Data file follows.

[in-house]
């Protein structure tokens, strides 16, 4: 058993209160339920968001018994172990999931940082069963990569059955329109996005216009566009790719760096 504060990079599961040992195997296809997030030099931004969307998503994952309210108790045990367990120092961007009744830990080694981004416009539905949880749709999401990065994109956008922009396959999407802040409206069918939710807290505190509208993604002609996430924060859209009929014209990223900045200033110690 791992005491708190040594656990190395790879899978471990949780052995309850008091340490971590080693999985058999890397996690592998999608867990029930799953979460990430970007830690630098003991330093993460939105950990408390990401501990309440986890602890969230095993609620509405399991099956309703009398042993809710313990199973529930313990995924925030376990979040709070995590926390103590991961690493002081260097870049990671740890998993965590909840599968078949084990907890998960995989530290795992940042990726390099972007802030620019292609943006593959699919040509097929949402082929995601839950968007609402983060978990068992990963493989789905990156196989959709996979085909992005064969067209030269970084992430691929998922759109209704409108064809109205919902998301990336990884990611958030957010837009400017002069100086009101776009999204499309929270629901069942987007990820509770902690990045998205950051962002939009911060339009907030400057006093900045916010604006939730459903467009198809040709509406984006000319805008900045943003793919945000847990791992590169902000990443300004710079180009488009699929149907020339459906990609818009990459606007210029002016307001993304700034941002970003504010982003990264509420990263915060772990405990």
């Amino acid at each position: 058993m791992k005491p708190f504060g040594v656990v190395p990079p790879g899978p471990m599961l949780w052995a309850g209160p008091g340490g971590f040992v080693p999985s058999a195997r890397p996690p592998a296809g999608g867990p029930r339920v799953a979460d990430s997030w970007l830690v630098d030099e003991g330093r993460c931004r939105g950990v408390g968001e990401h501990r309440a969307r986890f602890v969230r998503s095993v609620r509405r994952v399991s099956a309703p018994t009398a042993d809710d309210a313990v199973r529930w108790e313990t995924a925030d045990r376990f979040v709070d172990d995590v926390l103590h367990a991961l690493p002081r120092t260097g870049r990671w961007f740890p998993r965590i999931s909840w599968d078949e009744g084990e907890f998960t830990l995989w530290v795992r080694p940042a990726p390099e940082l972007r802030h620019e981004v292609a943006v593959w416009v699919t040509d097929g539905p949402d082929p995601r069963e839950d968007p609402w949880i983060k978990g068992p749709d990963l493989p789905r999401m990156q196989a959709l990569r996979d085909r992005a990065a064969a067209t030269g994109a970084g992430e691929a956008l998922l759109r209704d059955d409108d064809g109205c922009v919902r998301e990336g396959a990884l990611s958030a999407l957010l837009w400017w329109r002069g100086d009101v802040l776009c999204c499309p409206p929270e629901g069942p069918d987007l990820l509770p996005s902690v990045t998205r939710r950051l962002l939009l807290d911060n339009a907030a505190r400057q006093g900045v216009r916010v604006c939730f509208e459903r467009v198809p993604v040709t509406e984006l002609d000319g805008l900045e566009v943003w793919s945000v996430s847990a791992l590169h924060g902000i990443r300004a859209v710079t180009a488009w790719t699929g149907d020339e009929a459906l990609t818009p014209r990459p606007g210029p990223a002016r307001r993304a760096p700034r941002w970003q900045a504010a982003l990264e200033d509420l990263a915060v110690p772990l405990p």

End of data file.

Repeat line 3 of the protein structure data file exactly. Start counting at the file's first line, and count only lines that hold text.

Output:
């Amino acid at each position: 058993m791992k005491p708190f504060g040594v656990v190395p990079p790879g899978p471990m599961l949780w052995a309850g209160p008091g340490g971590f040992v080693p999985s058999a195997r890397p996690p592998a296809g999608g867990p029930r339920v799953a979460d990430s997030w970007l830690v630098d030099e003991g330093r993460c931004r939105g950990v408390g968001e990401h501990r309440a969307r986890f602890v969230r998503s095993v609620r509405r994952v399991s099956a309703p018994t009398a042993d809710d309210a313990v199973r529930w108790e313990t995924a925030d045990r376990f979040v709070d172990d995590v926390l103590h367990a991961l690493p002081r120092t260097g870049r990671w961007f740890p998993r965590i999931s909840w599968d078949e009744g084990e907890f998960t830990l995989w530290v795992r080694p940042a990726p390099e940082l972007r802030h620019e981004v292609a943006v593959w416009v699919t040509d097929g539905p949402d082929p995601r069963e839950d968007p609402w949880i983060k978990g068992p749709d990963l493989p789905r999401m990156q196989a959709l990569r996979d085909r992005a990065a064969a067209t030269g994109a970084g992430e691929a956008l998922l759109r209704d059955d409108d064809g109205c922009v919902r998301e990336g396959a990884l990611s958030a999407l957010l837009w400017w329109r002069g100086d009101v802040l776009c999204c499309p409206p929270e629901g069942p069918d987007l990820l509770p996005s902690v990045t998205r939710r950051l962002l939009l807290d911060n339009a907030a505190r400057q006093g900045v216009r916010v604006c939730f509208e459903r467009v198809p993604v040709t509406e984006l002609d000319g805008l900045e566009v943003w793919s945000v996430s847990a791992l590169h924060g902000i990443r300004a859209v710079t180009a488009w790719t699929g149907d020339e009929a459906l990609t818009p014209r990459p606007g210029p990223a002016r307001r993304a760096p700034r941002w970003q900045a504010a982003l990264e200033d509420l990263a915060v110690p772990l405990p």